SummaryLisa Clark isn’t usually nervous going to Confession. This time, she almost quit. Afterward, she learned something new about herself and ‘happy endings’.
Wouldn’t it be great if you could bottle that feeling you get when you first fall in love?
Wouldn’t it be great if you could save it for those times when you need it most?
In a way, I think you can.
One morning last year after weekday Mass, my parish priest went into the confessional to offer absolution to penitents.
Though I had recently gone to Confession, two things spurred me on; first, it was one of those rare occasions in which I had come to Mass by myself, which meant that none of my children had to wait for me to go to Confession, and second, the line was short. So I decided to avail myself of the grace of the Father of Mercies.
I planned on making it brief in case the priest thought I was being excessive. As I waited in line, a funny thing happened: I got really nervous. This is rare for me; perhaps due to a special grace, I’m not the kind of person who gets nervous for Confession. Usually. So when I felt a twinge of nervousness run through me, it caught me off guard.
Doubts ran through my head:
Maybe I am being overly pious?
It’s only been a week since my last Confession. Do I really need to go again?
As the line became shorter, my list of reasons to leave the line became longer.
As the line progressed, I found myself standing under a stained glass window of St. Joan of Arc—one of the bravest souls in history. I asked St. Joan for her help to be brave.
And my prayer was answered.
The anxiety disappeared and was replaced by the feeling that mercy awaited me, and the knowledge that love, indeed, overcomes fear.
With my newfound strength, I went in and made my Confession.
Saying my penance afterwards, I wondered what I had been so anxious about. Driving home, I was in awe of the sounds, the sights, and the fragrances of Creation, coming in the form of the melodious singing of the birds, the bright morning sun, and the smell of the honeysuckle. All the wonders of God’s handiwork were enhanced by the inner peace and joy that I was experiencing.
Yes it was a feeling of peace or serenity, or the lightness of heart when a weight has been lifted; but more than that, it was an elated, happy feeling that is best described as that youthful feeling you have when you first fall in love. And better still, when you know—as sure as the sun rises in the morning—that your love is reciprocated.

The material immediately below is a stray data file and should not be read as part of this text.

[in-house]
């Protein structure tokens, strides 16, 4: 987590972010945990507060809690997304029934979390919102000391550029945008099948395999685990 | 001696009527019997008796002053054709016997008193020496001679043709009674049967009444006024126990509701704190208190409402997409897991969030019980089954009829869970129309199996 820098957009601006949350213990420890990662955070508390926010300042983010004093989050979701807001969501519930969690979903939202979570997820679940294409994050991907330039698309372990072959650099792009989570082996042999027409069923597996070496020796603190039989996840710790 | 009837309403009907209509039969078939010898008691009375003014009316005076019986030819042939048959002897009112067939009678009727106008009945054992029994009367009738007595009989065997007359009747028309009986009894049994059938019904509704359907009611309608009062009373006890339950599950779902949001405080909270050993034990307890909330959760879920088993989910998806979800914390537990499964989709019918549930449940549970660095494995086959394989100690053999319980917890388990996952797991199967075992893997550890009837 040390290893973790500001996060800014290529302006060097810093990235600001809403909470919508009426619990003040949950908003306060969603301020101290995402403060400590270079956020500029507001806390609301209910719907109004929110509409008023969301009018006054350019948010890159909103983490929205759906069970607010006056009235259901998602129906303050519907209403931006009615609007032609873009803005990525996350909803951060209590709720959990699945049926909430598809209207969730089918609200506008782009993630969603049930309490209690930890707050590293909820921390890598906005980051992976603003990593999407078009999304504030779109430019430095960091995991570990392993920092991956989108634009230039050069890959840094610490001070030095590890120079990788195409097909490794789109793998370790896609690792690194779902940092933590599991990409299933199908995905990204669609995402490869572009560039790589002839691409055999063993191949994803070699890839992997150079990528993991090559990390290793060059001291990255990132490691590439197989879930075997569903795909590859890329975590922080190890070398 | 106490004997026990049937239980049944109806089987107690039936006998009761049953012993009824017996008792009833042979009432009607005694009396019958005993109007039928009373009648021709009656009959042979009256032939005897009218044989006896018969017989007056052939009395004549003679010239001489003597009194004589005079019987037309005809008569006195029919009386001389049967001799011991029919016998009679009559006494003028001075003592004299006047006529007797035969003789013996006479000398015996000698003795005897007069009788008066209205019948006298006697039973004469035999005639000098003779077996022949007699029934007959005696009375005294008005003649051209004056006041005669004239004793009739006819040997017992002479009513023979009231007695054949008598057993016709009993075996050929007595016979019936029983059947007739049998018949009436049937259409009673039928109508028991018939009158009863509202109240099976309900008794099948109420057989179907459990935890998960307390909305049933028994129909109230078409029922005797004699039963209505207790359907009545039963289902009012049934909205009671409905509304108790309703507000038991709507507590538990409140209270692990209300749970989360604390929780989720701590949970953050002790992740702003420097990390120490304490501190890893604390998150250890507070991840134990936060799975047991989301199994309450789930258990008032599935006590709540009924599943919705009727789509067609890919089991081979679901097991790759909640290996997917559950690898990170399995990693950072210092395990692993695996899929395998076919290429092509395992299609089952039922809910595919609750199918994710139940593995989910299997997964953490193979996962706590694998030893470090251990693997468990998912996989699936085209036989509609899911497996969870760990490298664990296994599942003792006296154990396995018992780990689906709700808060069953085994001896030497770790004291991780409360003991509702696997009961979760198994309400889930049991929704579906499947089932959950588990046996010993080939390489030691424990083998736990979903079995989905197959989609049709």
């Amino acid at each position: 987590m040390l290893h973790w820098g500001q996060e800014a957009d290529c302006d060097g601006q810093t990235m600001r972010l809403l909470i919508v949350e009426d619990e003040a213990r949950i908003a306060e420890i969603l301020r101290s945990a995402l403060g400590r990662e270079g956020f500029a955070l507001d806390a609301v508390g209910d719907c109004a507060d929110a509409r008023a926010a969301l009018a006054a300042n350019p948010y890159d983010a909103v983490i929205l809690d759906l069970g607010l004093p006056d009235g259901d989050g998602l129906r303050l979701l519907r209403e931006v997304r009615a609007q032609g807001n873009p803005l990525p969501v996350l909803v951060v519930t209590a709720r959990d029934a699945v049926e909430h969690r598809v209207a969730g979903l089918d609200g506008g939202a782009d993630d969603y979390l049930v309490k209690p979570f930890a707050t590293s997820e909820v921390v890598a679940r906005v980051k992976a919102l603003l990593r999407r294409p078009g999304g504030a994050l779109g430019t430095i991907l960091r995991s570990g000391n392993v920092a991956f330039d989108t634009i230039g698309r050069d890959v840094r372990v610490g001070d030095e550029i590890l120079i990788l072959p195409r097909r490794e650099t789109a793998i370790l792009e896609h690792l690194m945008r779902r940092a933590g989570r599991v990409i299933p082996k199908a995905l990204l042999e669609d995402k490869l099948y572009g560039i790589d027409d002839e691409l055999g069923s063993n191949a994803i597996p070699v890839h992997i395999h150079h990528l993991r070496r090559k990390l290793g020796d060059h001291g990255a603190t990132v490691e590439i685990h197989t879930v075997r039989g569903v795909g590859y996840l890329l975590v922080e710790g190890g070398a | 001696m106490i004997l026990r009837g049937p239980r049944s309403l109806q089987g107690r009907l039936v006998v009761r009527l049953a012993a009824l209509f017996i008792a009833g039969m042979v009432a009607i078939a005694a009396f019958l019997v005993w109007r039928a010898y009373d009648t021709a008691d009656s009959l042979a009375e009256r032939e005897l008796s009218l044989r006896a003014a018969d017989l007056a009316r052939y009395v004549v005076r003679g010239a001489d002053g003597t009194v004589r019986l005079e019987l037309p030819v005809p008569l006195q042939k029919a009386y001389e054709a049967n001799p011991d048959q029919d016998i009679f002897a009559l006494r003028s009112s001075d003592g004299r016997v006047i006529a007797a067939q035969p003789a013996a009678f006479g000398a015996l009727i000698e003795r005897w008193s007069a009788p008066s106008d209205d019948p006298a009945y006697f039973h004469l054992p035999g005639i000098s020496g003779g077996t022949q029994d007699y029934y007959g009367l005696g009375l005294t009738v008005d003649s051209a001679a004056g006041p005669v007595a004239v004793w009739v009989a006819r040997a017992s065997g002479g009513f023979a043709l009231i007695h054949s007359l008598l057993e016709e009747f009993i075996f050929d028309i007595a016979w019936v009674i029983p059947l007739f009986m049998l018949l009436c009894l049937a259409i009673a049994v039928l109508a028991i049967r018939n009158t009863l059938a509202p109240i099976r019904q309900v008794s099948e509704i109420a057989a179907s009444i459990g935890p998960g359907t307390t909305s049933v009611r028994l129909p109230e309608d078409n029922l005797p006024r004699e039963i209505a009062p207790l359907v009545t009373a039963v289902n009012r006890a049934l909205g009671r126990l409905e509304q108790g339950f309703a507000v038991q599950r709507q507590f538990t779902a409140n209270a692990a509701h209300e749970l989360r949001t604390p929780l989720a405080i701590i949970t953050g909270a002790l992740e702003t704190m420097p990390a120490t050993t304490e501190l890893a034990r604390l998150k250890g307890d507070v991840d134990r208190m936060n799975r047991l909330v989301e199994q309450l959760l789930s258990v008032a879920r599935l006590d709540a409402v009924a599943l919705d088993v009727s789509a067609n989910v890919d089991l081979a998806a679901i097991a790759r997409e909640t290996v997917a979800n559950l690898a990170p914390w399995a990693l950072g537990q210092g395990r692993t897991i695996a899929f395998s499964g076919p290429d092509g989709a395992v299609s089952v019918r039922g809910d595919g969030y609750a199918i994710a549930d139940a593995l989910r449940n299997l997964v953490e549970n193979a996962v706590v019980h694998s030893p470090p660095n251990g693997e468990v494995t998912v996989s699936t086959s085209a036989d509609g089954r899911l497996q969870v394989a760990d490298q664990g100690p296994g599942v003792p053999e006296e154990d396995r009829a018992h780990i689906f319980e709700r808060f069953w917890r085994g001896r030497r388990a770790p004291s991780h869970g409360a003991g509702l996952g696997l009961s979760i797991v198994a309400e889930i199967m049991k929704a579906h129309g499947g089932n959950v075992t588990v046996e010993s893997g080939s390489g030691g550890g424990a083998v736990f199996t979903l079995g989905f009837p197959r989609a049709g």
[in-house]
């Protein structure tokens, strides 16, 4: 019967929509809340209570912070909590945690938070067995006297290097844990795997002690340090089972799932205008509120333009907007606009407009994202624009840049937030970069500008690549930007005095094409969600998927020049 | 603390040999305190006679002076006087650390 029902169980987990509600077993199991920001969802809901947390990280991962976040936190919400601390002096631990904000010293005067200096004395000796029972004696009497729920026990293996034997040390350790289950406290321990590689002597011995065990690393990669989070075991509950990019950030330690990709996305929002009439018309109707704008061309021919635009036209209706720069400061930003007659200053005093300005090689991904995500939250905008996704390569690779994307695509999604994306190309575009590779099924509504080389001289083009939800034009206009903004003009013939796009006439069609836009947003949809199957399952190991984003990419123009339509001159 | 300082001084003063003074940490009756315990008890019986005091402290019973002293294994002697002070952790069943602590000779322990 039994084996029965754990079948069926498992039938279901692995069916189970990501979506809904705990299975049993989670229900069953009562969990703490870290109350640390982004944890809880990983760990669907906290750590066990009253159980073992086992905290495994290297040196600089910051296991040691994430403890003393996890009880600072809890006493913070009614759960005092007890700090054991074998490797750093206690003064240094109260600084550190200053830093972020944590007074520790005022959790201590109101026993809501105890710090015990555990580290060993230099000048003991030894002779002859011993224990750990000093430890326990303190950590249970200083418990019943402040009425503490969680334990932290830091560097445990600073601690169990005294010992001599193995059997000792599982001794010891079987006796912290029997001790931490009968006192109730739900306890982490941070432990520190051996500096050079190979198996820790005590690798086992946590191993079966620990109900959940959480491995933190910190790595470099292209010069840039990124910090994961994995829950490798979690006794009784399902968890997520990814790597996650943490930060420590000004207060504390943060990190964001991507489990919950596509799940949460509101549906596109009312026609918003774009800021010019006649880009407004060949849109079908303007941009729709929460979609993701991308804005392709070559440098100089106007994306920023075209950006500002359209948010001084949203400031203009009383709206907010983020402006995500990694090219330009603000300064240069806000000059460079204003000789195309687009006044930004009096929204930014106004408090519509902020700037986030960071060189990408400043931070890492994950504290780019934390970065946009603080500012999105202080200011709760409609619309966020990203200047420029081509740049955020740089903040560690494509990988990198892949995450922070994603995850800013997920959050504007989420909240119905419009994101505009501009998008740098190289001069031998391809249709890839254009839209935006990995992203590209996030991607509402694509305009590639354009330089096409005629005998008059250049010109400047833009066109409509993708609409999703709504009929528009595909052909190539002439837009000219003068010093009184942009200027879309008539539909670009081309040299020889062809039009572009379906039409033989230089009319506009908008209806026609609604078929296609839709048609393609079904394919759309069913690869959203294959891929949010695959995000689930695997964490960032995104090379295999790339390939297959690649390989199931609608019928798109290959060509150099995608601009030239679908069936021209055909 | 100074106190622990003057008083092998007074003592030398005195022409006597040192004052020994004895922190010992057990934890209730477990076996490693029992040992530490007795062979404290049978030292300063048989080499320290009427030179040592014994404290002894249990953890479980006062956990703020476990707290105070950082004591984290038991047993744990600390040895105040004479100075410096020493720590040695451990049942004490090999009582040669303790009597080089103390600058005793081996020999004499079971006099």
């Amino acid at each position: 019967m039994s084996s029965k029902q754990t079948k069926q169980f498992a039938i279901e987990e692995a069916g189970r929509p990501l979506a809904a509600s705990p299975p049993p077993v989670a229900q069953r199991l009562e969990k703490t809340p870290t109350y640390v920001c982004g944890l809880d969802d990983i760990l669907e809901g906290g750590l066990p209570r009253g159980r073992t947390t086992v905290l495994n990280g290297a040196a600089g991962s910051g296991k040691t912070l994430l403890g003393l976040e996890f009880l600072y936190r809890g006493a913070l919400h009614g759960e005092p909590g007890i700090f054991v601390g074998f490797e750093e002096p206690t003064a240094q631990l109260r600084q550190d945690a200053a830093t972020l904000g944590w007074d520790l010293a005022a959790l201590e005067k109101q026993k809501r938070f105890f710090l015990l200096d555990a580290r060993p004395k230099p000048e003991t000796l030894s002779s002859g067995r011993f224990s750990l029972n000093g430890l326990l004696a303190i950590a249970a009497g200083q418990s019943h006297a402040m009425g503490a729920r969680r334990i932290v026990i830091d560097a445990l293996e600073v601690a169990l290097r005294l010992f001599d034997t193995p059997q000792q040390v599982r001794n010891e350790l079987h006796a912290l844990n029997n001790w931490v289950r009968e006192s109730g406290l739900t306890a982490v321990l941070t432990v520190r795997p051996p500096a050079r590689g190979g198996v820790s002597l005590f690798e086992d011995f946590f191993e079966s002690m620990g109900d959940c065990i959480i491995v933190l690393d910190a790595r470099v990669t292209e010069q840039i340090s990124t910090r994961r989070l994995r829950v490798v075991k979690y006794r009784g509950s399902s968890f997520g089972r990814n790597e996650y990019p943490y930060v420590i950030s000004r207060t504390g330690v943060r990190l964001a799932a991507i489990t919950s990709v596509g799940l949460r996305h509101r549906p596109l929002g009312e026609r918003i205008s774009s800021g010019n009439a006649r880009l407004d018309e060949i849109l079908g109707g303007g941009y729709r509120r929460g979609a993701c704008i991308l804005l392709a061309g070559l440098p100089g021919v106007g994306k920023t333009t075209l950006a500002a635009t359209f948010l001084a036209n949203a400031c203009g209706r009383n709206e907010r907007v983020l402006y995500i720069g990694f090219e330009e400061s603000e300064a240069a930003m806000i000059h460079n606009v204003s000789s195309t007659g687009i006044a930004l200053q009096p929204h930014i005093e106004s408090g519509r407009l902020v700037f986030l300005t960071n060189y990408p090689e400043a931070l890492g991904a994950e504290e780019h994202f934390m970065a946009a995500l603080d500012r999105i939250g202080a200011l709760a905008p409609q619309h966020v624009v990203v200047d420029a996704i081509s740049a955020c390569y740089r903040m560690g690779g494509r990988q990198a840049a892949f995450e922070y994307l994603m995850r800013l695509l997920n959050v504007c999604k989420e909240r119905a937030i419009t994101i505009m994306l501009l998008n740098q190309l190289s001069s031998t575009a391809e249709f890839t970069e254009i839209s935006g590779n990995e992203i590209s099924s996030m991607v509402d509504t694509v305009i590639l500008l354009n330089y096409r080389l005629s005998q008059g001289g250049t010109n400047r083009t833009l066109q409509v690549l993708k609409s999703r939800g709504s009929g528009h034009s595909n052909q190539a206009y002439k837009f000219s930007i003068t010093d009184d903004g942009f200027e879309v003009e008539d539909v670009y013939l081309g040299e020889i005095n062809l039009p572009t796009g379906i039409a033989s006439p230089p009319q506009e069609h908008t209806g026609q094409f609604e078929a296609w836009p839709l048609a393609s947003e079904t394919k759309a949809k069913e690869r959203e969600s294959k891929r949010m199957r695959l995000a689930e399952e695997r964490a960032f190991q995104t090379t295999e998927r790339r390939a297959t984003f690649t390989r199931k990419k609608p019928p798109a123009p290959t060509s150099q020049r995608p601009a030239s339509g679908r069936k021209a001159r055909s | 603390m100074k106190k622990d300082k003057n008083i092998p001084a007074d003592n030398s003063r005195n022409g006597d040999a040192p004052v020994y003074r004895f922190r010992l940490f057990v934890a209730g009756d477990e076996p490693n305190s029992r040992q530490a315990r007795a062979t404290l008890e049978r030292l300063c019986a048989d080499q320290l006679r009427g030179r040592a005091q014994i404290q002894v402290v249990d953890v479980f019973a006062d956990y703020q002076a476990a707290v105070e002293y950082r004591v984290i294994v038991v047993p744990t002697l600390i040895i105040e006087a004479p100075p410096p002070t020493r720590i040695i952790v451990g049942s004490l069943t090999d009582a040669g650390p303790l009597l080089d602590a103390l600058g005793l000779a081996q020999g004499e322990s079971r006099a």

And I wished that the whole world could feel that same way.
When I returned home that morning, life was the same; things hadn’t changed. But I had changed. My attitude was different. I was behaving less like an evil stepmother and more like a fairy godmother. Of course, the love of God—the closeness of God—is not the stuff of fairy tales. It is as real as real gets. It is the real presence of the mercy of God.
To you Catholic moms who are reading this, I convey my little “Confessions of Lisa Clark” story to you for the following reason. With the responsibilities of motherhood, it is easy to neglect your own spiritual care.
You are blessed with the duties of wife and mother, but you cannot forget that you have a duty to yourself to foster a personal relationship with God. You need this relationship because every other relationship on earth will be the fruit of that one.
You are beautiful and very much loved by God.
And frequent Confession—the Confession that not only forgives but fosters a deep and abiding joy, peace, serenity, and calm—is not something to be scared about. It is something to be embraced. For many of us, frequent Confession is the difference between spiritual pain and joy.
For the past year, I have more often than not gone to weekly Confession. I have felt that joy. Yes, problems arise; but like my Savior, so do I. I rise to meet them.
And that feeling is better than any fairy tale. And it can be yours too.
Living “happily ever after” can start today.